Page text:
ALIFE-2: Can anticoagulants prevent miscarriage in women with inherited thrombophilia?

Tommy’s researchers are taking part in a multinational clinical trial to find out whether blood thinning treatment helps to prevent miscarriage in women with inherited thrombophilia – a blood clotting disorder – who have had multiple miscarriages.
  • Authors list

    Professor Siobhan Quenby, Professor Arri Coomarasamy, external collaborators 

    Start date: 2015
    End date: 2022

Why do we need this research?

Thrombophilia is a condition that increases a person’s chances of having a blood clot. Pregnant women with inherited thrombophilia are thought to be more likely to experience complications during their pregnancy, such as pre-eclampsia, slow growth and recurrent miscarriage

Anticoagulants – or ‘blood-thinning’ medicines – are the main treatment for people with thrombophilia. Many clinicians believe that anticoagulant treatments could improve outcomes for women with inherited thrombophilia who have experienced multiple miscarriages, although the current evidence for their use is inconclusive. More research is needed to show whether this treatment really does help to prevent miscarriage.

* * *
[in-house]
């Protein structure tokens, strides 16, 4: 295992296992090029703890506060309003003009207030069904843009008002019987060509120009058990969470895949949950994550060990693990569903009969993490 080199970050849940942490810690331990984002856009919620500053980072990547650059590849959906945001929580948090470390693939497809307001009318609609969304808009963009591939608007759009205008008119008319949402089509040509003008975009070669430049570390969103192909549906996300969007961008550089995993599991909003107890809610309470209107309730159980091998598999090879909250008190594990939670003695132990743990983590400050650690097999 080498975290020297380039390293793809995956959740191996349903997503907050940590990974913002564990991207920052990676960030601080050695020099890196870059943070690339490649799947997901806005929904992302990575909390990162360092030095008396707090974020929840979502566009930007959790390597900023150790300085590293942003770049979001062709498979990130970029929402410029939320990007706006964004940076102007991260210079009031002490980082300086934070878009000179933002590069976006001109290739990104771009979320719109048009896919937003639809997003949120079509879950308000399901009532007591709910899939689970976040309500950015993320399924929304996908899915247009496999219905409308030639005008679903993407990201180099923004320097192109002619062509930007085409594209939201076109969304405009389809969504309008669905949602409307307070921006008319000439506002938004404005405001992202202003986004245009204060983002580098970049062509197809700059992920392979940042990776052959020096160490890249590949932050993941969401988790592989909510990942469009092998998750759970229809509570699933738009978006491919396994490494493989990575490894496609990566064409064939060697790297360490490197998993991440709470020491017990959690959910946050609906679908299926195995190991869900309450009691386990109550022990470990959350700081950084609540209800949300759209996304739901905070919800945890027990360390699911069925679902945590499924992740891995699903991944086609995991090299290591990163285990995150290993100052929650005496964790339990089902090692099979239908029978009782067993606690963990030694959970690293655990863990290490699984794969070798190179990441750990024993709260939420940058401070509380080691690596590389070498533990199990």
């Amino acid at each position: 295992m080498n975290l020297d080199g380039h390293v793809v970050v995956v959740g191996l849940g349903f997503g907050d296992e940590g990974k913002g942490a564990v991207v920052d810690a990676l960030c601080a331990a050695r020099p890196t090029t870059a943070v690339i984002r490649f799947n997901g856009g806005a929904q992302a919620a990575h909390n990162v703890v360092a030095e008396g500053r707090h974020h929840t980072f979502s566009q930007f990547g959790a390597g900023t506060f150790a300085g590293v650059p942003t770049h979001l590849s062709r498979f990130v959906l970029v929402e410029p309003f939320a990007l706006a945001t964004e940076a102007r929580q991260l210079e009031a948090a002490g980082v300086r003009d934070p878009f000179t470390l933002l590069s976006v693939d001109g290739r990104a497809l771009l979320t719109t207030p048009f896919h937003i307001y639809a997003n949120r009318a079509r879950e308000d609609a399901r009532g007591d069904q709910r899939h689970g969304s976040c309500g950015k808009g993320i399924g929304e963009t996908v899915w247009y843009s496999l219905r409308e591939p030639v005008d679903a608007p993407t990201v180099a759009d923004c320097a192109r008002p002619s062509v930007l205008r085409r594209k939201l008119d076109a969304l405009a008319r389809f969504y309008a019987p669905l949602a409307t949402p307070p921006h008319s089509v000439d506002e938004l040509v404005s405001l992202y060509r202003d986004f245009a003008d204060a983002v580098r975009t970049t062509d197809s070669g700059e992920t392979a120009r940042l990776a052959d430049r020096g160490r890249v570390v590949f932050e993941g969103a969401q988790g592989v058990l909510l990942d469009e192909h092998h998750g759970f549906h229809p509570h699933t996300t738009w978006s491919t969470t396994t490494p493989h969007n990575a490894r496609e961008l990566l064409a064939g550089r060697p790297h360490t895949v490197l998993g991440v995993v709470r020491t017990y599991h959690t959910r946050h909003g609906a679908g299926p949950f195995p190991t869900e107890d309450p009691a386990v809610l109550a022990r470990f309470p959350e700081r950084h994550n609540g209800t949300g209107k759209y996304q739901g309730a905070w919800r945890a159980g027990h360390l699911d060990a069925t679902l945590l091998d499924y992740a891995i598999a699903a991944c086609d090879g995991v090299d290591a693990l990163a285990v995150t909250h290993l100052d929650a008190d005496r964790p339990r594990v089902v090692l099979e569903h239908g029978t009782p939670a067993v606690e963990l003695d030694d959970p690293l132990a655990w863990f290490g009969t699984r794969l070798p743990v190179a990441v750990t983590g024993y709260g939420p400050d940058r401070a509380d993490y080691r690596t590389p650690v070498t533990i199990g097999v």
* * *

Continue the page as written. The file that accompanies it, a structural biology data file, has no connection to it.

What’s happening in this project?

Researchers funded by Tommy’s are taking part in a large, multinational study called ALIFE-2. In this randomised controlled trial, women with inherited thrombophilia and a history of at least two previous losses will either be treated with Low Molecular Weight Heparin (LMWH) or receive standard pregnancy monitoring only. LMWH treatment will begin within the first seven weeks of pregnancy and continue until birth.

The ALIFE-2 study is being carried out at 40 hospitals in eight countries around the world. 400 women agreed to take part, and 327 became pregnant and have been allocated to either treatment with LMWH or standard care. The team are waiting for the last few women to deliver their babies, and then will assess whether treatment with LMWH was beneficial by comparing how many women in each group had a live birth. They will also check how many women had pregnancy complications such as miscarriage, pre-eclampsia and premature birth, and make sure that there were no safety concerns with LMWH treatment.

What difference will this project make?

This study should finally confirm whether anticoagulant treatment can help to prevent further losses in women with inherited thrombophilia and a history of recurrent miscarriage. If the trial is successful, LMWH could become the standard treatment for these women. However, this study may also show that LMWH treatment does not improve outcomes for these women. If this happens, it will mean that women with inherited thrombophilia and a history of recurrent miscarriage no longer need to receive unnecessary anticoagulant treatment during their pregnancies, and researchers will be able to focus their attention on other promising treatments for these women.